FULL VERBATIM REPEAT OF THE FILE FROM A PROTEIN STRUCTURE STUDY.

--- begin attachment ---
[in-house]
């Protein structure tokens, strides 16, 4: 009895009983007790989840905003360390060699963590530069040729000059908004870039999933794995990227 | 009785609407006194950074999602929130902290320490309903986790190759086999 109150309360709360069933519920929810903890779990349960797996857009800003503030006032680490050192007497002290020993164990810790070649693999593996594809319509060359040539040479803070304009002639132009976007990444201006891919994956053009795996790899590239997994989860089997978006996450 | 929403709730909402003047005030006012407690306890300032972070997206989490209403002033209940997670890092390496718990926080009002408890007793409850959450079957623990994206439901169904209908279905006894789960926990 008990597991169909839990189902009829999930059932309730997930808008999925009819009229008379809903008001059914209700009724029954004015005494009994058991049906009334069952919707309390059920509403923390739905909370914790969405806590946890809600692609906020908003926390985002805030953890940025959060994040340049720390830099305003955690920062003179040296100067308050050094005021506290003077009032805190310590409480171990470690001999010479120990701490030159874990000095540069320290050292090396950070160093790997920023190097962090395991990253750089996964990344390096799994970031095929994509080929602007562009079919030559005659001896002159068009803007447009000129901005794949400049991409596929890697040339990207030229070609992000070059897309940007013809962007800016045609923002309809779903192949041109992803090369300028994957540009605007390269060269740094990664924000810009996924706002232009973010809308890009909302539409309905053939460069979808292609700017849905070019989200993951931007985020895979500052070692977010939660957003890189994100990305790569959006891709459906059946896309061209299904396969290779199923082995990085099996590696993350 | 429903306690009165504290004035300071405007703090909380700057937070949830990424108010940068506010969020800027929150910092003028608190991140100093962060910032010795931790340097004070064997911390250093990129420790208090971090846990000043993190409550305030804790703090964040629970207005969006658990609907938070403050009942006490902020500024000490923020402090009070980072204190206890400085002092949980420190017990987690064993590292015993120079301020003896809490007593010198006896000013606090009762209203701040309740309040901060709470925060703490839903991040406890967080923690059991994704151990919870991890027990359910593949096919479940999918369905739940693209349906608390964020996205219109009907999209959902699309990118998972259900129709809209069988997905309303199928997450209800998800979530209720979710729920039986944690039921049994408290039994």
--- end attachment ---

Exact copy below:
[in-house]
């Protein structure tokens, strides 16, 4: 009895009983007790989840905003360390060699963590530069040729000059908004870039999933794995990227 | 009785609407006194950074999602929130902290320490309903986790190759086999 109150309360709360069933519920929810903890779990349960797996857009800003503030006032680490050192007497002290020993164990810790070649693999593996594809319509060359040539040479803070304009002639132009976007990444201006891919994956053009795996790899590239997994989860089997978006996450 | 929403709730909402003047005030006012407690306890300032972070997206989490209403002033209940997670890092390496718990926080009002408890007793409850959450079957623990994206439901169904209908279905006894789960926990 008990597991169909839990189902009829999930059932309730997930808008999925009819009229008379809903008001059914209700009724029954004015005494009994058991049906009334069952919707309390059920509403923390739905909370914790969405806590946890809600692609906020908003926390985002805030953890940025959060994040340049720390830099305003955690920062003179040296100067308050050094005021506290003077009032805190310590409480171990470690001999010479120990701490030159874990000095540069320290050292090396950070160093790997920023190097962090395991990253750089996964990344390096799994970031095929994509080929602007562009079919030559005659001896002159068009803007447009000129901005794949400049991409596929890697040339990207030229070609992000070059897309940007013809962007800016045609923002309809779903192949041109992803090369300028994957540009605007390269060269740094990664924000810009996924706002232009973010809308890009909302539409309905053939460069979808292609700017849905070019989200993951931007985020895979500052070692977010939660957003890189994100990305790569959006891709459906059946896309061209299904396969290779199923082995990085099996590696993350 | 429903306690009165504290004035300071405007703090909380700057937070949830990424108010940068506010969020800027929150910092003028608190991140100093962060910032010795931790340097004070064997911390250093990129420790208090971090846990000043993190409550305030804790703090964040629970207005969006658990609907938070403050009942006490902020500024000490923020402090009070980072204190206890400085002092949980420190017990987690064993590292015993120079301020003896809490007593010198006896000013606090009762209203701040309740309040901060709470925060703490839903991040406890967080923690059991994704151990919870991890027990359910593949096919479940999918369905739940693209349906608390964020996205219109009907999209959902699309990118998972259900129709809209069988997905309303199928997450209800998800979530209720979710729920039986944690039921049994408290039994």